Teaching Survival Guide

Apparently, September 29th is International Coffee Day. Now I know what you’re probably thinking. I’m a teacher. I have to drink a lot of coffee right? Wrong. I’ve never liked the taste of coffee, even when you put everything possible in it.

So with that in mind, I know a lot of people drink coffee. And right now, you’re probably thinking,”How do you survive without coffee? Especially as a teacher!” Well, I am going to give you my teaching survival guide to show you how I survive teaching without coffee.

  • First things first, LEAVE YOUR WORK AT HOME- As a teacher, it can be easy to want to take work with you, either to grade or plan. Let’s be real, you aren’t going to get a lot done at home. And it’s also much harder to separate your work life from your home life. Don’t do it. For your sake. Let your work stay at work. Stay later if you need to or come in earlier. But work stays at work.
  • Use your time wisely- Preps and planning periods are wonderful things. Use them to your advantage. I actually have a schedule most of the time with a separate list of things I want to do on my prep.
  • Don’t overwork yourself- Teaching can take a lot out of you. Remember that you are just one person. Yes the world sees us as superheroes (especially lately in the pandemic), but you’re still just one person. Not every day needs to be spent planning and preparing.
  • Do things you enjoy- Teaching, like any other job, can have hard days. It’s important to make sure that teaching doesn’t consume your life.
  • Enjoy what you do- Teaching can be so rewarding. I love getting to interact with my kids. But on that note,
  • Remember it’s just a job- I love teaching. I really do. But at the end of the day, all it is is a job. Don’t let it consume your life because it will. Spend time with people who aren’t teachers and do things besides teaching.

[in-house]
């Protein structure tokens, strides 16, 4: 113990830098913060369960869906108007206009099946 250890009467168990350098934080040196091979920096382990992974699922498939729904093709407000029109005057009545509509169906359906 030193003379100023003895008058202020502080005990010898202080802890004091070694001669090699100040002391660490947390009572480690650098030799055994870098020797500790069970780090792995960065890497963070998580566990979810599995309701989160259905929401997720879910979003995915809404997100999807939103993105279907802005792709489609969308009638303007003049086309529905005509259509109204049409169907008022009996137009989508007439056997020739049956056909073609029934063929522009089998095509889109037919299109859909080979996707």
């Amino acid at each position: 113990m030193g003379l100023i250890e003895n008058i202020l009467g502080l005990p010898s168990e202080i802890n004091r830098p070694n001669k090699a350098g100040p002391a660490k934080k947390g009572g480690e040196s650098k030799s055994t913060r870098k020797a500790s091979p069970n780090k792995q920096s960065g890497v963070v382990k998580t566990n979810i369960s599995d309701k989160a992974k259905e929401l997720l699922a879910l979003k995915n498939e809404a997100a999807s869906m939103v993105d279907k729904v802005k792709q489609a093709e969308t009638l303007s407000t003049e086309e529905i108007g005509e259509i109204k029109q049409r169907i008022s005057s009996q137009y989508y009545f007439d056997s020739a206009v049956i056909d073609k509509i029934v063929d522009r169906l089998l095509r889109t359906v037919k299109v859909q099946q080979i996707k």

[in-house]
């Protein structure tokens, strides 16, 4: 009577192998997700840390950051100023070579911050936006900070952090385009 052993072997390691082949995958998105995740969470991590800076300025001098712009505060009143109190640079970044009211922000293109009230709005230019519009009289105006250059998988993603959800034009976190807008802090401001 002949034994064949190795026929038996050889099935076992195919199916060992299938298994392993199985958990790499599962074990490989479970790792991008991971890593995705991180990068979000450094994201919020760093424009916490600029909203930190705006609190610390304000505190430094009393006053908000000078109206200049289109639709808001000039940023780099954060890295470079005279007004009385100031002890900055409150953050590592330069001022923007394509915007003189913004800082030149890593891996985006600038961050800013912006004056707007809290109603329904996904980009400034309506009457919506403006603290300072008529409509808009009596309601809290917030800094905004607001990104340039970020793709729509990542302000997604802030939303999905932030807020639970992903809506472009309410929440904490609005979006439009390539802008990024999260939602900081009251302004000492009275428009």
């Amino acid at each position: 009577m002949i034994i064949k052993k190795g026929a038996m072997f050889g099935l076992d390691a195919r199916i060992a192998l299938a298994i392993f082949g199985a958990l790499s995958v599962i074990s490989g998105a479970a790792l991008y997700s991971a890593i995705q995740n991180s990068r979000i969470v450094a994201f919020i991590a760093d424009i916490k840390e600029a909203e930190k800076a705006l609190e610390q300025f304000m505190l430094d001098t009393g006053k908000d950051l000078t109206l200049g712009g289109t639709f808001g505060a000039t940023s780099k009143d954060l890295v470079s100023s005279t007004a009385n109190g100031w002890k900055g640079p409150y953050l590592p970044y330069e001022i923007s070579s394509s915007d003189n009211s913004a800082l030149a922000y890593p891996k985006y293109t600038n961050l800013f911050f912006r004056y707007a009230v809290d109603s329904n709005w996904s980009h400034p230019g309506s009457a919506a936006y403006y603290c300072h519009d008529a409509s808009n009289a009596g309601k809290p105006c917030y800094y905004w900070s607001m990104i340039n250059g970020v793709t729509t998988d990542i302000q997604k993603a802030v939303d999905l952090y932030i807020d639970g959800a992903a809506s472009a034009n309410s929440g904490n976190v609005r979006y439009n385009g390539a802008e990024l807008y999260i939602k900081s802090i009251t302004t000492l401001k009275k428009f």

• Have a set entering and exiting routine- I don’t mean for your kids. I mean for you. Every morning when I come in, I drop my lunch off in the staff lounge fridge and pull up the window shades. Every afternoon when I leave, I change the date on my calendar, change the letter (we’re on block schedule with A and B Days), and close the window shades. I’ve conditioned my mind to equate the open windows with teaching and planning.
  • Don’t get jealous- Other teachers may look like they have their lives together or something. You may see cool ideas on Pinterest or Instagram and think you can copy some of them. Do what you can if you think it will help, but do your own style. I teach very differently from the other 7th grade social studies teacher, and that’s okay.
  • Ask for help- I’m bad at asking for help. I will completely admit it. But while teaching, there are times I feel out of my depth. The nice thing about a school is that you have a lot of people who do the same job as you. They’ve all been in your shoes. Reach out when you need it.
  • Treat your students like people- I wouldn’t say I’m every one of my students’ favorite teacher, but I know some think of me that way. But one thing I know for sure is that all my kids know they can come to me for anything they need. I make sure to treat all my kids as people.

So I think that’s it for now. My basic teaching survival guide. I don’t have it all figured out but I still manage to do my job well for a first year teacher.

(Also, enjoy this cute picture from the last time I chopped off my hair that popped up in my memories)

Leave a Reply

Fill in your details below or click an icon to log in:

WordPress.com Logo

You are commenting using your WordPress.com account. Log Out /  Change )

Google photo

You are commenting using your Google account. Log Out /  Change )

Twitter picture

You are commenting using your Twitter account. Log Out /  Change )

Facebook photo

You are commenting using your Facebook account. Log Out /  Change )

Connecting to %s